This study investigates the relationship between insurance sectors' global value chain (GVC) positions and insurance firms' tail risk. Using a sample of 208 insurers from 25 countries between 2000 and 2015, we find that insurers' tail risk (i.e., expected shortfall, downside beta, and marginal expected shortfall) increases when an insurance sector's GVC upstreamness indices increase. This result suggests that when an insurance sector becomes more upstream in the global production network, the comovement between insurers' stock returns and the market returns become stronger and insurers become more exposed to market tail risk. By testing over a subsample of non-US insurers and a sample period excluding the 2008 Global Financial Crisis, we show that our main results remain unchanged. We also use 2SLS with instrumental variables to address the potential endogeneity problem. Using the nonfinancial sectors' GVC positions as the instrumental variable, we find that the main results are robust to the bias associated with any endogeneity problem. This paper provides the first empirical evidence that highlights the role of GVC linkages in tail risk spillover among insurers around the globe. Our findings have important policy implications for the regulation of insurance firms.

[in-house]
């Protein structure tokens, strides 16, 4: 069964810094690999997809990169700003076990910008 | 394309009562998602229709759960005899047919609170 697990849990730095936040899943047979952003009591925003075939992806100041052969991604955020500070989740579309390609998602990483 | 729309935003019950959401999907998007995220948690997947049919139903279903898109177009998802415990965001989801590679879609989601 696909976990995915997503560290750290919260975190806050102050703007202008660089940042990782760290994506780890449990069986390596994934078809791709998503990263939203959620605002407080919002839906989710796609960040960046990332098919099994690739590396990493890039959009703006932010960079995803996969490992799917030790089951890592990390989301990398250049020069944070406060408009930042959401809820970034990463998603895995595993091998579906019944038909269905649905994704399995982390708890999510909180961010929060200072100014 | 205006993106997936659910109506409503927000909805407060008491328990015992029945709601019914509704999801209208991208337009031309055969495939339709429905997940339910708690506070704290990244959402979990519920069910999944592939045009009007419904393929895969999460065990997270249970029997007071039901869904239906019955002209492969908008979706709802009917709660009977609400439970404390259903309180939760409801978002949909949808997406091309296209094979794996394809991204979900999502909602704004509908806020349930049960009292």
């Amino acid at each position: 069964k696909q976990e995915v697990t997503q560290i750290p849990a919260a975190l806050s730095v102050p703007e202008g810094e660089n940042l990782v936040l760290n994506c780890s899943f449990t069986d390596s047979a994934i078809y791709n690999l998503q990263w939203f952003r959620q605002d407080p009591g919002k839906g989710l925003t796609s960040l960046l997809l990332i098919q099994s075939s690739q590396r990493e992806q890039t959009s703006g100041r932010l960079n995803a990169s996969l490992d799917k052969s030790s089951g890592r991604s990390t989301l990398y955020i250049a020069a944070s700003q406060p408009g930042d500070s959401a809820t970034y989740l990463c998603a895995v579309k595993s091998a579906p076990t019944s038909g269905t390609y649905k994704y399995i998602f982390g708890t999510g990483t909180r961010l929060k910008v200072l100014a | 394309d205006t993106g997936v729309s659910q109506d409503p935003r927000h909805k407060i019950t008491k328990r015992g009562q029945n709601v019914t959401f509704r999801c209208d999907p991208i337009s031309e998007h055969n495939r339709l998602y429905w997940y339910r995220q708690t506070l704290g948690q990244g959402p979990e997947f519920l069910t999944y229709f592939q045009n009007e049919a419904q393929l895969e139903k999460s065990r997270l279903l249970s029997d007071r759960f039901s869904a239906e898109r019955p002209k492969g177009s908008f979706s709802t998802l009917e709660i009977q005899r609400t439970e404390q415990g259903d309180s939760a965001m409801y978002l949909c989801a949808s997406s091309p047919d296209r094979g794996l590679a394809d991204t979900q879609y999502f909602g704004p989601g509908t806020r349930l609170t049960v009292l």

Bibliographical noteFunding Information:
This research is partially funded by the Lingnan University Direct Grant (grant number: DR20B2).
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